But Tomsovic also thinks that the area would benefit from more testing sites like the one at HCC, and “would certainly understand other people with complaints about the wait,” she said, particularly among those in more pressing circumstances.

Legislators, officials push for more testing sites

State Sen. Jo Comerford said she has fielded “countless” constituent complaints from individuals, families, schools and businesses who are “hampered by an inability to count on fast, free, accessible testing when they need it.”

Comerford and other Massachusetts legislators, including state Reps. Mindy Domb, Natalie Blais and Dan Carey, have been pushing the state for months to establish more testing sites in western Massachusetts, she said. But so far, Comerford said, state officials have not indicated that they will give the proposal deeper consideration.

“They continue to say that their approach is data-driven,” Comerford said, “and I would say, respectfully, that there’s more to equity than sheer numbers … If you just count the numbers in western Massachusetts, our people will never get the services they need and deserve.”

Gov. Charlie Baker acknowledged Tuesday that long lines at COVID-19 testing sites are an issue and said his administration is talking to the federal government and others about ways that Massachusetts could soon expand testing capacity, provide access to new types of coronavirus tests, and change the way it makes testing available to residents.

Gonsalves, Holyoke’s health board director, said he and Holyoke Community College have also reached out to the state to request more testing sites in the area.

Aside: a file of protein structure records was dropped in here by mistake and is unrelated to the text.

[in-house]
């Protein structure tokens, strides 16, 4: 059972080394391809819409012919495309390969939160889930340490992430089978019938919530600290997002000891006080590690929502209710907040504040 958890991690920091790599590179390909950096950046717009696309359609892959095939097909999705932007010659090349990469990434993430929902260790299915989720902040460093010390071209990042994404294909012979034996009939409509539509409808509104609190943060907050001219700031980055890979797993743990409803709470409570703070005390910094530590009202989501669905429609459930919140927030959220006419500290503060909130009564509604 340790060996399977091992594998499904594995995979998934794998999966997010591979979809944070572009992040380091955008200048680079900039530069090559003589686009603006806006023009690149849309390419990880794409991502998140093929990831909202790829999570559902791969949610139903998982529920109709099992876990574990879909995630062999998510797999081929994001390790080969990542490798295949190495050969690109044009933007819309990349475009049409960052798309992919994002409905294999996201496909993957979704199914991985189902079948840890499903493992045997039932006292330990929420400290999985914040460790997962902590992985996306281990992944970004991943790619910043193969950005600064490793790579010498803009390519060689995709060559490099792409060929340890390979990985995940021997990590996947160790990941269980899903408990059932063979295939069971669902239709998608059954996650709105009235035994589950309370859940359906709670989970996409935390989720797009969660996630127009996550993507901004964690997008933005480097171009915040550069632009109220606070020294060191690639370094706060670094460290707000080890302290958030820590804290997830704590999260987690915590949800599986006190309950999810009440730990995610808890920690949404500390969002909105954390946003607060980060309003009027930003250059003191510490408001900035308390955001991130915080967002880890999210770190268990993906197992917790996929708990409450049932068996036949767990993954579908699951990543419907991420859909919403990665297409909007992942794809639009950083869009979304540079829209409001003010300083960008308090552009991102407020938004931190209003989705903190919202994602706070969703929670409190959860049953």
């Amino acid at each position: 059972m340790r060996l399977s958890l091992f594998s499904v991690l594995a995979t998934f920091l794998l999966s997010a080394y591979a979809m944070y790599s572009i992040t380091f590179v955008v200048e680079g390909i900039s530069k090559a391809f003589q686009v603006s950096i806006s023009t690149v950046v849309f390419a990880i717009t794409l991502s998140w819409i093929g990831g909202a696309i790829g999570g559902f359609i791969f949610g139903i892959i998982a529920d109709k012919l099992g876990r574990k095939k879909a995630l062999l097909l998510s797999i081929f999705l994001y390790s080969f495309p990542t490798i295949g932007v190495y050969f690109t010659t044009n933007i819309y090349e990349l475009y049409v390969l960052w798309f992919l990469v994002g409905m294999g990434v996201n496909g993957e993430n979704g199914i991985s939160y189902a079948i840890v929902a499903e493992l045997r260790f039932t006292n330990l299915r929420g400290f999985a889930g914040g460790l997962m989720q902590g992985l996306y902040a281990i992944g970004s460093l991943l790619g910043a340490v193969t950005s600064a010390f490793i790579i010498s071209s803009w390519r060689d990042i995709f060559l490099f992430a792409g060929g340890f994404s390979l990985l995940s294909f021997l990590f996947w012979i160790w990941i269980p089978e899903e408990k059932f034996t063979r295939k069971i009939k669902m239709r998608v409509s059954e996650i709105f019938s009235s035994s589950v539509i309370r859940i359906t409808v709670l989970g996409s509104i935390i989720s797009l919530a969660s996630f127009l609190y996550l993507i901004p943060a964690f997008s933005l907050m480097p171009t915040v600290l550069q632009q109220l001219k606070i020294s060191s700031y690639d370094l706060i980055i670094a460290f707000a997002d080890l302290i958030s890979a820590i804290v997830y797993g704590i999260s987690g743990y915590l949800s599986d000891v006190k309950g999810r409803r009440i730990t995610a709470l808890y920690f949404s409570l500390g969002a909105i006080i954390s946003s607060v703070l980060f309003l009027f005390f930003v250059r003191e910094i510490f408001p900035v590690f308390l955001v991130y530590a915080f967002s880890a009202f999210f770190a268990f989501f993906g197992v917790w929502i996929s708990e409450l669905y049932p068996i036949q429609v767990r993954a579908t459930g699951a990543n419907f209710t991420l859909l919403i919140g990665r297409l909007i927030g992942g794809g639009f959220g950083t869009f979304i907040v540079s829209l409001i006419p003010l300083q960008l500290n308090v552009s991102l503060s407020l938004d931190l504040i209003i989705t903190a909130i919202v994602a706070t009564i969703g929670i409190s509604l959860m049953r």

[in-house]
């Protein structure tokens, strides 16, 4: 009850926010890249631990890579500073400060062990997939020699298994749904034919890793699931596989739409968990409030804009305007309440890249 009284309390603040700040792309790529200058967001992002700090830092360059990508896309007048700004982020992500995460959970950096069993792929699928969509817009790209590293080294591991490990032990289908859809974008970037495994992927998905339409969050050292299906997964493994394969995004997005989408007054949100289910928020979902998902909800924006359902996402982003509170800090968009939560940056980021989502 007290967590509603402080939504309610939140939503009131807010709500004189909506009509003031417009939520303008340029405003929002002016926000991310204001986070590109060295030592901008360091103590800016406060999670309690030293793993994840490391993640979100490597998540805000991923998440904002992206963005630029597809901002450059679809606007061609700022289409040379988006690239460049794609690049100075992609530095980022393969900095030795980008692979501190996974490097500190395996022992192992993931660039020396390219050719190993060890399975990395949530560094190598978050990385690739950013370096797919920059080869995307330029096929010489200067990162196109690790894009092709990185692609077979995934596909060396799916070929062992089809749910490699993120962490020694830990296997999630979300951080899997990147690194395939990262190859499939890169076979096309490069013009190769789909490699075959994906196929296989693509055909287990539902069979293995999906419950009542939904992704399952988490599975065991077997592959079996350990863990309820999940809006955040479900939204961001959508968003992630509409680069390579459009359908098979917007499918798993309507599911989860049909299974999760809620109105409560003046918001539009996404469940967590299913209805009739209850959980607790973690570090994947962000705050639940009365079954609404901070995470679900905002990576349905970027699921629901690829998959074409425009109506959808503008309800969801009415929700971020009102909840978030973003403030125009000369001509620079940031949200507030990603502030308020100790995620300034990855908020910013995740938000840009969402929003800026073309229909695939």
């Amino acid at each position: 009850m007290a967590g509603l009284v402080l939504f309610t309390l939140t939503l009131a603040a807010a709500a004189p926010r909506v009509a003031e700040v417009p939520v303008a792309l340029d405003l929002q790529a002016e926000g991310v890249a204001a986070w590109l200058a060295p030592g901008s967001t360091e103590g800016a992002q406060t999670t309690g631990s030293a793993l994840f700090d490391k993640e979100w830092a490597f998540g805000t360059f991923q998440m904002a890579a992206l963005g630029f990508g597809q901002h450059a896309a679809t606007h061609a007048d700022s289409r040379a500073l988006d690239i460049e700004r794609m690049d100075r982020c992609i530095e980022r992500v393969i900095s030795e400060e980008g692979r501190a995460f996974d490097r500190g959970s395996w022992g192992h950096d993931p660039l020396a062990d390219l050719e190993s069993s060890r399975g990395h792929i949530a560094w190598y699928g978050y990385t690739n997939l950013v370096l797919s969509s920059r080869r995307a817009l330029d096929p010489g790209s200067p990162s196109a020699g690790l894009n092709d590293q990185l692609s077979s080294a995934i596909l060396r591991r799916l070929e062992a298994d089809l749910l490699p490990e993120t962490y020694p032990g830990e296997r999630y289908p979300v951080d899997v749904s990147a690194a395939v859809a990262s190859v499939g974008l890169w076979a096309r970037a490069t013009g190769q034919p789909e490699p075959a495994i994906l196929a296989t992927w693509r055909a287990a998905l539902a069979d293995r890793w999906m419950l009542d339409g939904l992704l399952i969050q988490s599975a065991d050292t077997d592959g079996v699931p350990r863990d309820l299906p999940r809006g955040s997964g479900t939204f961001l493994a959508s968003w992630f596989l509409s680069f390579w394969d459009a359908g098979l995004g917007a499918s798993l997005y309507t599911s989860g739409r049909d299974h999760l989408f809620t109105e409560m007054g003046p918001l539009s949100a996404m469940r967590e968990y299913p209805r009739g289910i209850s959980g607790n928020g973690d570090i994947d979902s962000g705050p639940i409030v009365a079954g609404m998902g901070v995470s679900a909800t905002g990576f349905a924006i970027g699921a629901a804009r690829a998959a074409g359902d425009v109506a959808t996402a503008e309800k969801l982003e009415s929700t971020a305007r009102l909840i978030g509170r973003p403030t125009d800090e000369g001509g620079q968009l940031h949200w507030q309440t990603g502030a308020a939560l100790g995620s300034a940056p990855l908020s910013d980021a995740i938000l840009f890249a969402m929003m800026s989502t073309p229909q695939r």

“We have these testing sites in Holyoke because we want people to get tested,” Gonsalves said. “We think it’s important. But at the same time, we’re at the end of our resources, so they’d be helping the community by opening another site.”

Gonsalves hopes to see another site established in a different community to broaden accessibility of testing for those who aren’t near Holyoke.

The city’s test sites offer testing six days a week at HCC and three days a week at a walk-up location at 323 Appleton St., which is also sponsored by Stop the Spread. People seem less willing to visit the walk-up site, Gonsalves said, but noted that it can serve as an alternative to the HCC location.

“Holyoke is doing its part to help the region and make testing available,” Gonsalves said. “But at some point,” he added, the state “is going to have to open another test site somewhere else to support this one.”

The HCC testing site, in parking lot H near the Donahue Building’s western entrance, is open Monday, Wednesday, Friday and Saturday from 7 to 11 a.m., and Tuesday and Thursday from 2 to 7 p.m. The walk-up site on Appleton Street is open Monday, Wednesday and Friday from 2 to 6 p.m.

A drive-through Stop the Spread location is also available at the Eastfield Mall in Springfield, though high demand has also been reported at this site. Additionally, the Stop the Spread initiative has a by-appointment site at 595 Cottage St. in Springfield, and a walk-up location at Roger L Putnam Vocational Technical Academy.

Material from State House News Service was included in this report.

Jacquelyn Voghel can be reached at jvoghel@gazettenet.com.